Telecommunication and the Need for Margin
The Need for New Social Spaces
It has been 20 months since the pandemic began. Our lifestyles have changed significantly.
These changes have also affected our work styles, with an increase in job hoppers who switch jobs frequently in a short period.
Many of them have never met their colleagues in person. All communication is done through video conferences and chats, leading to a weakening of connections with coworkers and work. As a result of this detachment, the barrier to switching jobs has lowered, resulting in a record high of 3.9 million monthly resignations according to the U.S. Department of Labor.
Companies are now challenged to create an environment that fosters communication in the workplace.
In November 2020, Facebook introduced a new role called “Director of Remote” to become a remote-first company. This role focuses on providing various support for remote workers, including relationships and benefits.
Jen Rhymer, a researcher at Stanford University, emphasizes the effectiveness of creating social spaces. Engaging in group activities and ensuring time for casual conversations are essential.
Furthermore, turning on the camera during video conferences can be effective in boosting motivation. Of course, it’s important to understand the potential downsides while maintaining consideration for others. Possible drawbacks should be kept in mind.
In Japan, the nationwide state of emergency was lifted in October. Companies will adopt various approaches, returning to pre-pandemic working styles or adopting hybrid approaches. As we gradually return to our previous routines, it’s important not to overlook the changes in required communication.
In-Person, Remote, or Something Else
In-person or remote?
This is an issue that’s challenging to decide in both education and the workplace.
Companies have various stances on remote work.
Apple, valuing the creativity of in-person communication, encourages employees to come to the office for a minimum of 3 days a week, while Slack, emphasizing digital-first, encourages its executives to come to the office for no more than 3 days a week.
Speaking personally, while I’m excited about in-person classes after a year and a half, the daily commute is a bit of a hassle.
Surprisingly, this “neither here nor there” sentiment might be the true feelings of working individuals.
According to an internal survey by Revolut, a UK fintech company, 98% of employees responded that they have adapted well to remote work, yet 65% still desire the freedom to enter the office.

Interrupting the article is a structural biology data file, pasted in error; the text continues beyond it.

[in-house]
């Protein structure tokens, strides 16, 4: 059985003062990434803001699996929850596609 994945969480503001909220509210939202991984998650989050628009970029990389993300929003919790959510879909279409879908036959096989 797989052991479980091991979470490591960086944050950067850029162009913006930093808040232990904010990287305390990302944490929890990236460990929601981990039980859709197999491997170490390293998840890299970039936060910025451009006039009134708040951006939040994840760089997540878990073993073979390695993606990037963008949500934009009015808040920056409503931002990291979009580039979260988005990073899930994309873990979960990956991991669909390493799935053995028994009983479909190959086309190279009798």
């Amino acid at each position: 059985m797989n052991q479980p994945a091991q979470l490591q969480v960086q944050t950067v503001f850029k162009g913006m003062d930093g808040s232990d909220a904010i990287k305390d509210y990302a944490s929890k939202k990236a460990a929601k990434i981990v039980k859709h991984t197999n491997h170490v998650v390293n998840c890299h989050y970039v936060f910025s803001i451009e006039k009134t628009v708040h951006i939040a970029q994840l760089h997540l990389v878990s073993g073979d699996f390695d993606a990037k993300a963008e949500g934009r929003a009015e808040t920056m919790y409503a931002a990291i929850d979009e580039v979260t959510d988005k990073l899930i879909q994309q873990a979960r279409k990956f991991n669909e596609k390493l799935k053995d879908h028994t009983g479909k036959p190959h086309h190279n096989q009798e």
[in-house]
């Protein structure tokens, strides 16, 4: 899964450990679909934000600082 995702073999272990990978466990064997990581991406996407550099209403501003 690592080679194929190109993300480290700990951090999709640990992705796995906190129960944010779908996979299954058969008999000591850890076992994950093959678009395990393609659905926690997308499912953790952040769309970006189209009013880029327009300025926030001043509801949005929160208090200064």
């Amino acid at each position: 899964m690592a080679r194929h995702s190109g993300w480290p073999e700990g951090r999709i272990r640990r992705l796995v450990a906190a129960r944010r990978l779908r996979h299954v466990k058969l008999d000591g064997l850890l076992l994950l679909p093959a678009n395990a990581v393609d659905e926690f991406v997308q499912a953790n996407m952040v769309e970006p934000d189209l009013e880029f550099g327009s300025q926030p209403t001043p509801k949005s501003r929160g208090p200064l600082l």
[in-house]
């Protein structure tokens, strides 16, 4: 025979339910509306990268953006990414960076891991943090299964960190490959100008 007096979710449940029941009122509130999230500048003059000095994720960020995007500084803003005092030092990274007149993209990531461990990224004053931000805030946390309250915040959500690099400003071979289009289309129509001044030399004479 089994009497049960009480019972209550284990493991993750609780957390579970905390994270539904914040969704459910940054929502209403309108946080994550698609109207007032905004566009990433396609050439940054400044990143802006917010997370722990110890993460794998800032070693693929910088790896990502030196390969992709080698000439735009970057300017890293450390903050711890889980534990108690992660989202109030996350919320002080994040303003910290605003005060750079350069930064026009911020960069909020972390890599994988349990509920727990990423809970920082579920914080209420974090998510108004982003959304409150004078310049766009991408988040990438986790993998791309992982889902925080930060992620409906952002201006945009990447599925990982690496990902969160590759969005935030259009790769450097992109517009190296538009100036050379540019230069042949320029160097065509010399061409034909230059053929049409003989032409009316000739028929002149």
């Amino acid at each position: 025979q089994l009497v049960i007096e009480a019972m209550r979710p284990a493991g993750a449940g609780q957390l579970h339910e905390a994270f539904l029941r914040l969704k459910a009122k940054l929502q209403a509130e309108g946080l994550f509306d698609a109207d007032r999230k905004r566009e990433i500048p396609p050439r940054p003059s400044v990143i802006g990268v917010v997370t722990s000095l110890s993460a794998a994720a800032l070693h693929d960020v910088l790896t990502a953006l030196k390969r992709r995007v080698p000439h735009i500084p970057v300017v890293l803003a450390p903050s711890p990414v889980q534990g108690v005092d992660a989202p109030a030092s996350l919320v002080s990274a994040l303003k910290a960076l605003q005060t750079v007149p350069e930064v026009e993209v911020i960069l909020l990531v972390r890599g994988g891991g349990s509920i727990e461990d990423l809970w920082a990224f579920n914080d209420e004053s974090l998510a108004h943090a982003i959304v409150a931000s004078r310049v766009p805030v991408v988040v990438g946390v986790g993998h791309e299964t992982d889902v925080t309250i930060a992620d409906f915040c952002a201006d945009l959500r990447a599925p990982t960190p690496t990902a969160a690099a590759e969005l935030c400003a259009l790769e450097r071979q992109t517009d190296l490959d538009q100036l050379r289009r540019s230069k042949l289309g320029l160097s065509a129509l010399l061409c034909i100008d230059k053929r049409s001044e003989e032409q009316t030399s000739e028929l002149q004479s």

In response to these results, the company is offering a new remote work program while reimagining the office as a space for collaboration.
Whether the focus is on in-person or remote work, based on the reevaluation of the significance of “meeting face to face” in the COVID-19 era, a redesign of in-person communication and office spaces is essential.
Imperfect Words and Co-Creation
What constitutes “appropriate” text communication?
As communication becomes increasingly digital, the etiquette for texting is also evolving.
Among the younger generation, particularly teenagers, it’s discomforting to see a period at the end of a casual message, creating a sense of distance and unease. In other words, imperfect expressions, grammatically speaking, can create a certain comfort.
A book I recently read, “The Power of 9: How Your Choices Can Create Success”, also presents a similar example. “I love you” versus “I love u.” The former is grammatically correct, but the latter resonates with the recipient’s heart. Imperfect expressions like these also build connections with others.
Emojis can also be effective in communication. According to a study by the University of Ottawa on the impact of emojis, combining positive emojis with positive messages not only conveys warmth but also improves information processing speed. Negative emojis similarly have a significant impact, so it’s generally safe to avoid them.
Thus, even expressions that aren’t formally correct can be “appropriate” communication in certain cases. Of course, adapting to the relationship and situation with the other person is necessary. Why not explore the “appropriateness” that emerges between you and the other person?
Balancing Productivity and Meaningfulness
Opening the laptop along with your morning coffee turns your home into your workplace or school instantly when you wake up. The concept of telecommuting has become commonplace, but it’s quite a strange world when you consider that you’re working with people you’ve never met face-to-face. It’s hard to believe that just about two years ago, I used to rub my sleepy eyes and take the train to school every morning.
Now, the debate over the merits of remote work has become a global topic. Amidst this, Stanford University has published a study suggesting that remote work improves productivity by about 13%. Additionally, according to research by ConnectSolution, remote work a few times a month can lead to up to 77% higher productivity.
At this point, let’s pause and consider the significance of work from a well-being perspective. In Sweden, where I’m currently studying, there’s a trend towards easing restrictions, but many classes are still conducted online. In this context, the joy and meaningfulness of in-person communication and interactions with fellow students during group work or field research are evident.
In general, most people spend about 30% of their lives working. It’s a bit sad if this 30% of life gets swallowed by the wave of efficiency and turns into something mechanical. Even having time to discuss today’s lunch or weekend plans with friends or colleagues during lunch breaks can be quite enjoyable.